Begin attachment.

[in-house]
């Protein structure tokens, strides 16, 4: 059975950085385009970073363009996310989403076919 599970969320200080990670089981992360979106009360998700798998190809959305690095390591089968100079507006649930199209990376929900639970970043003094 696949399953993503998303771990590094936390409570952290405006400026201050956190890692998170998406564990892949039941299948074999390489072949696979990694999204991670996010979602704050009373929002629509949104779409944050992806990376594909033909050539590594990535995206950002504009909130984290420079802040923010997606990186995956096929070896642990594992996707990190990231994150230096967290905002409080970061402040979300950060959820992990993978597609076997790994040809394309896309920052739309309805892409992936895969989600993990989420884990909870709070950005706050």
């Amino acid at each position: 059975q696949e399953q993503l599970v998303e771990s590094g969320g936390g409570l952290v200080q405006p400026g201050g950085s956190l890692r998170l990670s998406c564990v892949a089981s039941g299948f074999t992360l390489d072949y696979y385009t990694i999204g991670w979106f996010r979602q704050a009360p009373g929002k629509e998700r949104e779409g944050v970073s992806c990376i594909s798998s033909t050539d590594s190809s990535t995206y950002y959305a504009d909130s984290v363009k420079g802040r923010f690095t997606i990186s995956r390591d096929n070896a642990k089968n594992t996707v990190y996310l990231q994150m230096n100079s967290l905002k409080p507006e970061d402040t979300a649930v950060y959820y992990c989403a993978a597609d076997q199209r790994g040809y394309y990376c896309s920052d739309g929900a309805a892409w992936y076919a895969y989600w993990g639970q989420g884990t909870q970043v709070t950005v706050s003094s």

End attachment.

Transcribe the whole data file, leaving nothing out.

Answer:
[in-house]
């Protein structure tokens, strides 16, 4: 059975950085385009970073363009996310989403076919 599970969320200080990670089981992360979106009360998700798998190809959305690095390591089968100079507006649930199209990376929900639970970043003094 696949399953993503998303771990590094936390409570952290405006400026201050956190890692998170998406564990892949039941299948074999390489072949696979990694999204991670996010979602704050009373929002629509949104779409944050992806990376594909033909050539590594990535995206950002504009909130984290420079802040923010997606990186995956096929070896642990594992996707990190990231994150230096967290905002409080970061402040979300950060959820992990993978597609076997790994040809394309896309920052739309309805892409992936895969989600993990989420884990909870709070950005706050």
């Amino acid at each position: 059975q696949e399953q993503l599970v998303e771990s590094g969320g936390g409570l952290v200080q405006p400026g201050g950085s956190l890692r998170l990670s998406c564990v892949a089981s039941g299948f074999t992360l390489d072949y696979y385009t990694i999204g991670w979106f996010r979602q704050a009360p009373g929002k629509e998700r949104e779409g944050v970073s992806c990376i594909s798998s033909t050539d590594s190809s990535t995206y950002y959305a504009d909130s984290v363009k420079g802040r923010f690095t997606i990186s995956r390591d096929n070896a642990k089968n594992t996707v990190y996310l990231q994150m230096n100079s967290l905002k409080p507006e970061d402040t979300a649930v950060y959820y992990c989403a993978a597609d076997q199209r790994g040809y394309y990376c896309s920052d739309g929900a309805a892409w992936y076919a895969y989600w993990g639970q989420g884990t909870q970043v709070t950005v706050s003094s």